Blockchain is a way to move money and other goods and services digitally. Although the word has been associated by technology news with cryptocurrencies such as Bitcoin, that association is fading as blockchain becomes increasingly used for business applications.
Blockchain is a method of digitally keeping records of transactions.
So what is blockchain? Essentially, it’s a peer-to-peer digital ledger. Like ledgers of yore, transactions of various types can be entered as a value, either outgoing or incoming. Any given transaction generates a block of data. Hence the name “blockchain.”
Advantages: Streamlined and Quick
Proponents think the advantages of blockchain are a streamlined method of exchange and record-keeping. There is no third-party involvement as there currently is with bank transactions. Blockchain transactions can be done instantaneously. They are secured via encryption.
While some 900 cryptocurrencies now exist, it should be noted that cryptocurrencies are not synonymous with “currencies.” While some transactions are money, others are not. Blockchains could be created on theoretical cords of wood if both buyer and seller agreed that was the value they wanted. They can also represent a function, such as the number of conversions on web content.
As a business strategy, blockchain improves business processes by speeding up and securing transactions, while likely lowering costs.
Some enthusiasts think the blockchain economy will eventually grow larger than the internet economy, as soon as a standard is in common use and a critical mass uses it.
The streamlined nature and speed are reasons why the widespread adoption of blockchain is thought to have a likely big effect on banks. Currently, financial institutions take several days to settle transactions.
Other uses for blockchain might be in healthcare, where a number of doctors and other healthcare personnel could access a patient’s secure information. In the automotive arena, blockchain could allow multiple people to buy shares in a self-driving car and be used to track those shares.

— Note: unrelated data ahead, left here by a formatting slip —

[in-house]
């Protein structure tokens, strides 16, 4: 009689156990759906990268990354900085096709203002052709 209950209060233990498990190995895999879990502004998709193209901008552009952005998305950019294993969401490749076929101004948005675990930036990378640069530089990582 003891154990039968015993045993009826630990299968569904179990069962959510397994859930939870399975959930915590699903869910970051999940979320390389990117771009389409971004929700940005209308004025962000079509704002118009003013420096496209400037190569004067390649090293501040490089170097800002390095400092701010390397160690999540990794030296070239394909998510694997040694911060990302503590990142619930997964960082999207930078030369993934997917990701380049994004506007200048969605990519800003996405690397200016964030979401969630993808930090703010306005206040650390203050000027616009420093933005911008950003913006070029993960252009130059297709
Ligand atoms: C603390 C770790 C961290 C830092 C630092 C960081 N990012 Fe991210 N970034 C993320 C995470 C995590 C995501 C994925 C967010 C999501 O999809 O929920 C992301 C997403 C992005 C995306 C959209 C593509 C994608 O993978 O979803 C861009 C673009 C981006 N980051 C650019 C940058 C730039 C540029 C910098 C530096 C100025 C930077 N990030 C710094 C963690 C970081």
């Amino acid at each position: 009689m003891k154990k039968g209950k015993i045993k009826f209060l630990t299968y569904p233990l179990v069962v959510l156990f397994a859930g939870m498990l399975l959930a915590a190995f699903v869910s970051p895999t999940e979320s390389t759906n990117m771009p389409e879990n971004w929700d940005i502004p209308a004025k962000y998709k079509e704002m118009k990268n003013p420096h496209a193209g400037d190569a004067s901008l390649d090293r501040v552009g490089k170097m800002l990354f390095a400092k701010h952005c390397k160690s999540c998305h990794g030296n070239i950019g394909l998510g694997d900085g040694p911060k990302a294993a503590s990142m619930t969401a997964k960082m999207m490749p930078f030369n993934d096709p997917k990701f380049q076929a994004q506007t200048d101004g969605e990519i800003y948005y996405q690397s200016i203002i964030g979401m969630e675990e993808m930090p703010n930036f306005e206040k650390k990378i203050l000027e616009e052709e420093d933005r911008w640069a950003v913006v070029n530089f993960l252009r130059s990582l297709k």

Some proponents think it could be used for voting. It can be both more convenient to vote digitally, and the returns would come in quicker.
Despite rosy predictions for blockchain technology, though, some areas of concern remain.
One is regulatory. While financial institutions and consumers might benefit from speedier transactions, the regulatory picture vis-à-vis bank transactions both domestically and internationally is not clear and is complicated by the regulations of multiple countries.
Another is implementation. Blockchain is still not widely used, let alone widely understood. If glitches in either operations or privacy occur, it could tarnish blockchain’s image.
Security is also a concern. While blockchain is an encrypted technology, it is a fact that encryption is subject to hacking. Particularly in the case of financial transactions, health care transactions, and voting, security is paramount. In fact, lack of complete electronic security is one of the reasons why online voting is not more widespread.
More data may be needed to ensure that blockchain is totally secure.
Is blockchain the coming thing in technology? It is likely to be used more and more in the future, but concerns remain about the regulatory, implementation, and security picture.